Sewer rate problem weighing heavily on Laque

Published 12:00 am Saturday, October 7, 2000

LEONARD GRAY / L’Observateur / October 7, 2000

HAHNVILLE – The albatross laid on Parish President Albert Laque’s neck – an upcoming massive sewer rate increase – is weighing heavy.

“I think the people understand it, but they don’t want to pay for it,” Laque said.

The current rate structure includes a base rate of $3 per month, plus $1.80per 1,000 gallons.

One proposed rate package would raise the usage rate to $4.05 per 1,000gallons. This translates into someone currently paying $15 per month tosuddenly have to pay $31 per month.

“It’s a crime!” Laque said. “Most of the people who voted for me are thoseleast able to pay.”He has been making the rounds of town hall meetings across St. CharlesParish for weeks, explaining the dilemma to outraged residents who are nevertheless pointing the finger at Laque.

While the two new regional sewage treatment plants were being built, the old system was being poorly maintained, with money being diverted elsewhere, Laque continued.

“If they had been keeping up with the maintenance, they would have run out of money sooner and they would have to had done something,” Laque continued. “Instead, there’s not one dime in the budget for even the$800,000-a-year increase in the electric costs.”What’s more, the new plants require 24-hour attention from better-trained employees, and “not one nickle was put in the budget for additional employees,” he added.

Finally, additional operation costs, above and beyond present costs, are calculated at $2 million per year, “with not one penny in the budget for that.”He exclaimed, “What would I have to do – win the lottery?” Council member Dee Abadie has been trumpeting an idea to use airport sales tax revenues now going into the General Fund to prop up the sewer system while rates could be gradually phased upward.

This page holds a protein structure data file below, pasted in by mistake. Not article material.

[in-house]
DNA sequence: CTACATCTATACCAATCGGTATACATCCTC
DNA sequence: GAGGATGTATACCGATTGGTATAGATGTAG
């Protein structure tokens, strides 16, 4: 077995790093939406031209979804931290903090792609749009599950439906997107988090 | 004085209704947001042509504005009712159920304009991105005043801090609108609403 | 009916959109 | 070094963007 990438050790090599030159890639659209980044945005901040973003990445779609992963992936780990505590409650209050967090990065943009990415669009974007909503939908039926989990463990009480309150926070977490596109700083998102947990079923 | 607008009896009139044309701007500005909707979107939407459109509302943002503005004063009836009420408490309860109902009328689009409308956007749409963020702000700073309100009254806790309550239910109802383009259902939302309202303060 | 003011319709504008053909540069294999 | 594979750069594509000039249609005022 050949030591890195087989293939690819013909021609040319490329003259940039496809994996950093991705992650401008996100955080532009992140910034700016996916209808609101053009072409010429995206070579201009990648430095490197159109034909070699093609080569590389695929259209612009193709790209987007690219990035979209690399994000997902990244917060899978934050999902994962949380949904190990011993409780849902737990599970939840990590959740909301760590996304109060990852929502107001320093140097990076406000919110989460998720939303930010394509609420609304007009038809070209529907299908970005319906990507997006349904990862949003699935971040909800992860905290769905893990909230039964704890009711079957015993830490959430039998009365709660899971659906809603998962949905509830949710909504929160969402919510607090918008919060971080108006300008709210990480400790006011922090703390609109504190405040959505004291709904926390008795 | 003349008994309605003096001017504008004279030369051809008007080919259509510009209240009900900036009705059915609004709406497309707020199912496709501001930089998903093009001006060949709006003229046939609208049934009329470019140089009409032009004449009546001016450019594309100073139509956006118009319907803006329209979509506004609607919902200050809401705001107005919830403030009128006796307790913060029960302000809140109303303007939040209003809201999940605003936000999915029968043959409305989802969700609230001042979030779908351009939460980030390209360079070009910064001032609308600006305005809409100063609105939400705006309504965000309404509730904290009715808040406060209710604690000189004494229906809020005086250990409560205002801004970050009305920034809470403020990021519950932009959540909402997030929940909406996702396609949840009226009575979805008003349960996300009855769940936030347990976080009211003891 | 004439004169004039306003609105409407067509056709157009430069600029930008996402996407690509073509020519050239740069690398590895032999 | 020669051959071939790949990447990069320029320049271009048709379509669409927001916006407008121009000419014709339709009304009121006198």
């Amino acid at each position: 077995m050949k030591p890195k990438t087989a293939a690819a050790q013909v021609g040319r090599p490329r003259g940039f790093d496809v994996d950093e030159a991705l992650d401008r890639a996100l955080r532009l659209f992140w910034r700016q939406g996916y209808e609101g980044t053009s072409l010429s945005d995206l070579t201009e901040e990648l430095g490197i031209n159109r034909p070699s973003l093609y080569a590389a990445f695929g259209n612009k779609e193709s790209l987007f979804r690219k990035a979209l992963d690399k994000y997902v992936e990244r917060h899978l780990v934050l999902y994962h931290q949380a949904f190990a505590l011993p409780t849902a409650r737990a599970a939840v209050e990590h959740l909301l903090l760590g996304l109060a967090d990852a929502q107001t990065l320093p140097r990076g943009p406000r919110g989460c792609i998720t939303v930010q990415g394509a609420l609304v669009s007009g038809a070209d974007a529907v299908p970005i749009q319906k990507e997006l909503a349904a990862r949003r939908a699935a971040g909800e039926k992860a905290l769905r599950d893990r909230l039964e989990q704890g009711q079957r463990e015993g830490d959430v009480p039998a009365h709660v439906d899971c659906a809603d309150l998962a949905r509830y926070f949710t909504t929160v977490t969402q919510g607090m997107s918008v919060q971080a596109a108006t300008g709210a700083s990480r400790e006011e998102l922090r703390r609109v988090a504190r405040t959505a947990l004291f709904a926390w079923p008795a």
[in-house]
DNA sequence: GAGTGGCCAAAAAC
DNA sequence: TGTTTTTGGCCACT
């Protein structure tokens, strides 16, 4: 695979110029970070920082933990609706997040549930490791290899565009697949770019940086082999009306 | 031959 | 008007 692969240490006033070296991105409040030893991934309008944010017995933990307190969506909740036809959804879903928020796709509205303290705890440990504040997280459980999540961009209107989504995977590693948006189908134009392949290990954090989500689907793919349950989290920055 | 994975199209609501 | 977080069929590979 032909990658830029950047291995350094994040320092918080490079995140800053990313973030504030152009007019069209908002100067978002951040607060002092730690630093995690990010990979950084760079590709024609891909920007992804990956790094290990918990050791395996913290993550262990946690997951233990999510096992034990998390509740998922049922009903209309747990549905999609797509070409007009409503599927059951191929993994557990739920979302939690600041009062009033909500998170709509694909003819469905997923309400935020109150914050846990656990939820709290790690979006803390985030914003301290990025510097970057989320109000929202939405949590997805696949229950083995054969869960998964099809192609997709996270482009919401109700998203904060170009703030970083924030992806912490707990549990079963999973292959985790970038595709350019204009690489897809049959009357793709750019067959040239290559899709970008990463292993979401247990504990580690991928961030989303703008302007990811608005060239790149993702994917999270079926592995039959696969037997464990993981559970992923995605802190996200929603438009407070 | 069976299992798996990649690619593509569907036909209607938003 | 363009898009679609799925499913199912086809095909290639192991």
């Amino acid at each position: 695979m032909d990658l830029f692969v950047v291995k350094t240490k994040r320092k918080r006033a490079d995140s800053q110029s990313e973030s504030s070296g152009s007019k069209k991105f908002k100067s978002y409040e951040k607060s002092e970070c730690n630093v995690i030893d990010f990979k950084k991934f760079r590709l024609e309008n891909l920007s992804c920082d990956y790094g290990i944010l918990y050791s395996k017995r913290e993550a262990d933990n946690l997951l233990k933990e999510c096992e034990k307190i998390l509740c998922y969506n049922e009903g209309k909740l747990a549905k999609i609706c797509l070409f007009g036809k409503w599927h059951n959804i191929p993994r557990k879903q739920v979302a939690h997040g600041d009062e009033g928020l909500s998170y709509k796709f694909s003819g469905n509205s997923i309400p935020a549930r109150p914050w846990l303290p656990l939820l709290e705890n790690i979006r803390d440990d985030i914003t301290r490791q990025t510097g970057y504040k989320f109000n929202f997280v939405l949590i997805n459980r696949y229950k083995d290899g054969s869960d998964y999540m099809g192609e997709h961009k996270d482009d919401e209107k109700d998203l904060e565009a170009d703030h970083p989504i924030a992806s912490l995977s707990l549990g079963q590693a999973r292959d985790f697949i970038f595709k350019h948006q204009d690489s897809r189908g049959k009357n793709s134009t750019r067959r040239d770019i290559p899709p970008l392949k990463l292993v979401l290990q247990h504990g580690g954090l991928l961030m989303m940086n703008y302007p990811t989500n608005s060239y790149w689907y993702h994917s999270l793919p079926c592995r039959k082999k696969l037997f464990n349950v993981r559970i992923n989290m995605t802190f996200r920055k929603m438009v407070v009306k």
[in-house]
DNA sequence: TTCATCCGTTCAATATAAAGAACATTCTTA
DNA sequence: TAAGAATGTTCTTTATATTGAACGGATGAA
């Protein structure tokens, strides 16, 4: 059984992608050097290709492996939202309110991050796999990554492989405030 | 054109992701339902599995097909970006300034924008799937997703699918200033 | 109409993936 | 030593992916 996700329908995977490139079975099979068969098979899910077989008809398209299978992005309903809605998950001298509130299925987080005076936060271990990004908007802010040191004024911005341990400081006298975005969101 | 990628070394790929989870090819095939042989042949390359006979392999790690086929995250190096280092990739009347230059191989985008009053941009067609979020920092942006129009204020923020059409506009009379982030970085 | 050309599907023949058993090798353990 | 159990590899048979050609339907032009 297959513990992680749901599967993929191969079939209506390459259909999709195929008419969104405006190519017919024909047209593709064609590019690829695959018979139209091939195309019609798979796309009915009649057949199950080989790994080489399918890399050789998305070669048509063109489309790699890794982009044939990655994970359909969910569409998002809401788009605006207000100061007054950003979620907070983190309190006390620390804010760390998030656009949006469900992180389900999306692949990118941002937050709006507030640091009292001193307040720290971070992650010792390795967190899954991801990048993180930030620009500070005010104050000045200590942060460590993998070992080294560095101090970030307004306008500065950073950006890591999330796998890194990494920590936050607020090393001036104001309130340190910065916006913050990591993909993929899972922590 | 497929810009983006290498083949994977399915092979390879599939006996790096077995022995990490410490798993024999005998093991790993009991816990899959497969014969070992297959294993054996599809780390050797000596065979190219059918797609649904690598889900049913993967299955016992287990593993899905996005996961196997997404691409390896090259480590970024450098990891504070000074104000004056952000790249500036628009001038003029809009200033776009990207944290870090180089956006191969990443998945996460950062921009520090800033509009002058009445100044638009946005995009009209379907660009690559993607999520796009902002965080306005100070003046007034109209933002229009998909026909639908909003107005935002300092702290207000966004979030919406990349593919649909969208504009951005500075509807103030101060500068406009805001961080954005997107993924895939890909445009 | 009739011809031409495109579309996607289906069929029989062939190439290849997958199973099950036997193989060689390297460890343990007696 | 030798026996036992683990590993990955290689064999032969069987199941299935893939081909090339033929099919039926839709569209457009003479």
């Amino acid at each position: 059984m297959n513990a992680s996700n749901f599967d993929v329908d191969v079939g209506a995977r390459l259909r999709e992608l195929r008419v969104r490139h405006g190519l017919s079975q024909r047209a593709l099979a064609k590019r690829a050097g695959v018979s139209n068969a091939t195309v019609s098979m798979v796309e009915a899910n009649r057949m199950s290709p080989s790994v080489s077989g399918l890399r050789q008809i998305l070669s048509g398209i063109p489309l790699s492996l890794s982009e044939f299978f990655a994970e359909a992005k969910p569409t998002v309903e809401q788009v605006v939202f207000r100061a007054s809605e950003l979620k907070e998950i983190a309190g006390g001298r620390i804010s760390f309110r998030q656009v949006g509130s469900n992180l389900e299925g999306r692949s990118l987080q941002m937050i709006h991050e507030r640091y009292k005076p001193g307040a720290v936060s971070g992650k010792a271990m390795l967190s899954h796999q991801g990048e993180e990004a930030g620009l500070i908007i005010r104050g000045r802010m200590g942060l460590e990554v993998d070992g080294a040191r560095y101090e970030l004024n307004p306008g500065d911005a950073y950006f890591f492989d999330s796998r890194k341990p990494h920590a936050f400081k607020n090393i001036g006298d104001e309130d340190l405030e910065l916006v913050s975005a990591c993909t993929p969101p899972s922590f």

Unfortunately, that won’t fly, Laque said. The $11 million General Fund,according to the 2001 budget message, can’t afford the loss of those airport sales tax revenues. Sales taxes make up 51 percent of the GeneralFund revenues, but sales tax revenues are down by more than $2 million this year.

Most of that fund is taken up by mandated expenses, such as court system support costs, and a host of other funds whose budgets are largely personnel.

Slashing those office budgets would result in massive layoffs and a consequent slashing in parish services. “We’d have to just about shut down,”Laque said.

It is estimated that the accumulated fund balance will decrease over $8.8million from that in 1999. Expenditures from the General Fund rose 24.6percent in 1998 and 28.8 percent in 1999 and is expected to increase 20.6percent during 2000.

On Sept. 20, 1999, the Parish Council agreed to allocate $20 per day for 200parish prisoners in the new correctional center nearing completion, or $1,460,000 per year. This increases expenses by $690,000 in 2001 and$795,000 in 2002. What’s more, in 1999, $4.5 million went from the GeneralFund for the new jail and new 800 MHz radio system and, in 2000, $3.7 millionis being transferred to the sewer program.

“While the (previous) council is to blame,” Laque said, “where the president made a mistake was not forcing the issue. I didn’t ask for this, but I have tolive with it.”

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